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UCGia Bible Insights Thursday, February 01 2024

Selling all for the Kingdom of God

Eternal life in God's Kingdom is infinitely more valuable than any physical things we may possess. Until we're willing to part with what we value above the Kingdom, we won't be able to capture the vision God holds out to each of us.

Matthew 13 contains some of the most famous examples Jesus used to describe the Kingdom of Heaven and the Word of God. The Kingdom, He said, is like seed sown in a field (verse 24), or "the kingdom of heaven is like a mustard seed" (verse 31). In verse 44 Christ tells us "...the kingdom of heaven is like treasure hidden in a field, which a man found and hid; and for joy over it he goes and sells all that he has and buys that field."

In another example He describes the kingdom of heaven as “…like a merchant seeking beautiful pearls, who, when he had found one pearl of great price, went and sold all that he had and bought it" (Matthew 13:45-46). Jesus is teaching we must have an all-in approach to gain the Kingdom and be prepared to "sell all!" In both short parables, a person had to "sell all that he had" to buy the treasure of ultimate value—and in life that treasure is the Kingdom of God.

A couple of years ago the author of this article and his wife accepted a job transfer to another state. They had to get their home ready for sale and pack all their possessions, but in 22 years they had accumulated a lot. After sorting through it and giving some things away they decided to have a garage sale and sell some of the items they did not want to take with them.

Over two days they sold most of their unwanted items, but during that time they noticed some of those who came by were not there merely to buy, they needed to talk. One lady who stayed to chat had recently lost her husband to cancer and told them how much she had loved her husband and how lonely life was now. She had come looking not for a little trinket, but for human contact with another person who would listen to her for a few minutes.

Another man was interested in buying a set of stereo speakers. While bargaining over the price, he asked for a glass of water and started telling them about his personal life. His wife had recently left him, and he was left to raise their teenage daughter. As well as that blow, his business partner had recently absconded with the money from their business, and he was facing bankruptcy.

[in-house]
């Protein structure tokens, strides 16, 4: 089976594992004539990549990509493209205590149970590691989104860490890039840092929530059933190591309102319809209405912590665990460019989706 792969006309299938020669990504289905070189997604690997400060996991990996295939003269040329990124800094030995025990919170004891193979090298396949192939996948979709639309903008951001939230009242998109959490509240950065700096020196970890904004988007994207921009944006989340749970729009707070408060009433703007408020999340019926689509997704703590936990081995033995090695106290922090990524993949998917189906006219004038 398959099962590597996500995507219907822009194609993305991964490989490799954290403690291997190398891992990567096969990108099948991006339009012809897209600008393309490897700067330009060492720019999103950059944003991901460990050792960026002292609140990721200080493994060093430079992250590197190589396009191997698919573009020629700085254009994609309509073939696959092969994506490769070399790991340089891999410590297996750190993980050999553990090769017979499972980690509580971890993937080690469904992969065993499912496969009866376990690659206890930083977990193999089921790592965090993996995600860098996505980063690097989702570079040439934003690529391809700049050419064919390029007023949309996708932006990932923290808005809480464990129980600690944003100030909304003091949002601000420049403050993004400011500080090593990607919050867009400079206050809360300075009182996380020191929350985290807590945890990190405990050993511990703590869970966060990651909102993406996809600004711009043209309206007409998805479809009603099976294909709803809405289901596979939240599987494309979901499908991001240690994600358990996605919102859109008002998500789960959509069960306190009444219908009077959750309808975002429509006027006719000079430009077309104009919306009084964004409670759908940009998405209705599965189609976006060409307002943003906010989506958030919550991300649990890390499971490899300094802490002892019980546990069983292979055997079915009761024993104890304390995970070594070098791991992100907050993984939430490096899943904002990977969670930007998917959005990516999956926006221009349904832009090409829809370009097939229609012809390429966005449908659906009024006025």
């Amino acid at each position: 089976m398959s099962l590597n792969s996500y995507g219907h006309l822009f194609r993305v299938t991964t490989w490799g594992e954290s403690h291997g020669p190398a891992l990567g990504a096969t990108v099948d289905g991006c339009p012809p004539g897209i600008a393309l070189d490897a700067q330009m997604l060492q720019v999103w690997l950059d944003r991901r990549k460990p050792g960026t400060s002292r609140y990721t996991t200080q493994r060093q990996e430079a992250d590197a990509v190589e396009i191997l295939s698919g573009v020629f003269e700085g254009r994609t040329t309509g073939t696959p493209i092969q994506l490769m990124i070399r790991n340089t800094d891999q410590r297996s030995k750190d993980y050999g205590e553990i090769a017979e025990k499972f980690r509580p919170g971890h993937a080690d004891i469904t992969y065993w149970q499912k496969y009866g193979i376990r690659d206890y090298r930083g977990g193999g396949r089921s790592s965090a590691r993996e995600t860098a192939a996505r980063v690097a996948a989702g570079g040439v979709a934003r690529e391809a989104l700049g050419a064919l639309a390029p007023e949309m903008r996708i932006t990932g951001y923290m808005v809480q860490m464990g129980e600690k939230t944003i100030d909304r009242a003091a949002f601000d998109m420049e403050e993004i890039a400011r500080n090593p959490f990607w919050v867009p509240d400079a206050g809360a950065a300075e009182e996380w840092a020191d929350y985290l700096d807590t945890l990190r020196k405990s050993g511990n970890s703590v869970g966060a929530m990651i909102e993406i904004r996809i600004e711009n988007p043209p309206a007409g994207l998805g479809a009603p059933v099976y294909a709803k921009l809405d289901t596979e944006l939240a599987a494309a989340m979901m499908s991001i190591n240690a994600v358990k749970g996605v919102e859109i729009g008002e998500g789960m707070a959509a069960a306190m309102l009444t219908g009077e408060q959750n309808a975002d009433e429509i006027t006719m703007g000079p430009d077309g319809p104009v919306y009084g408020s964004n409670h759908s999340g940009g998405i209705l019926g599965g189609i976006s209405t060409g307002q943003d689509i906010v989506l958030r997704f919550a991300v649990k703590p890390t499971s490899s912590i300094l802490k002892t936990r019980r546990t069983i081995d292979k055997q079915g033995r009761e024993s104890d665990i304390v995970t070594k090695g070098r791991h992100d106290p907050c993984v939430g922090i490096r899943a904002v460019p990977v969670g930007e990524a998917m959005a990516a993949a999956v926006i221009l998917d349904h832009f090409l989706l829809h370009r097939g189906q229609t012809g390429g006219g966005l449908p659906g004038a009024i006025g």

These conversations emphasized to the author and his wife that relationships are far more important than all the possessions we can accumulate. It isn't how much we have accumulated at the end of our life that's important. What is of most value are the relationships we have maintained and preserved through a lifetime of focusing on others, on God and on His Kingdom. Jesus Christ gave clear instructions as to the priorities we should have and exhorted us to, "Seek..first the kingdom of God and His righteousness, and all these things will be added to you" (Matthew 6:33), adding in Luke 12:15: "'s life does not consist in the abundance of the things he possesses" (Luke 12:15).

Christ's two parables about ultimate treasure are telling us quite clearly that we must be willing to part with all that we have to buy the treasure or pearl of great price. When we're more interested in accumulating and holding onto money, cars, homes, status or pride and ego—all modern idols of our culture—then we cannot properly prioritize the Kingdom of God. Until we're willing to part with what we value above the Kingdom, we won't be able to capture the vision God holds out to each of us.

We should ask ourselves what are we unwilling to give up? What is more valuable to us than the treasure hidden in a field or the pearl of great price, representing the Kingdom of God and the hope of eternal life God offers us?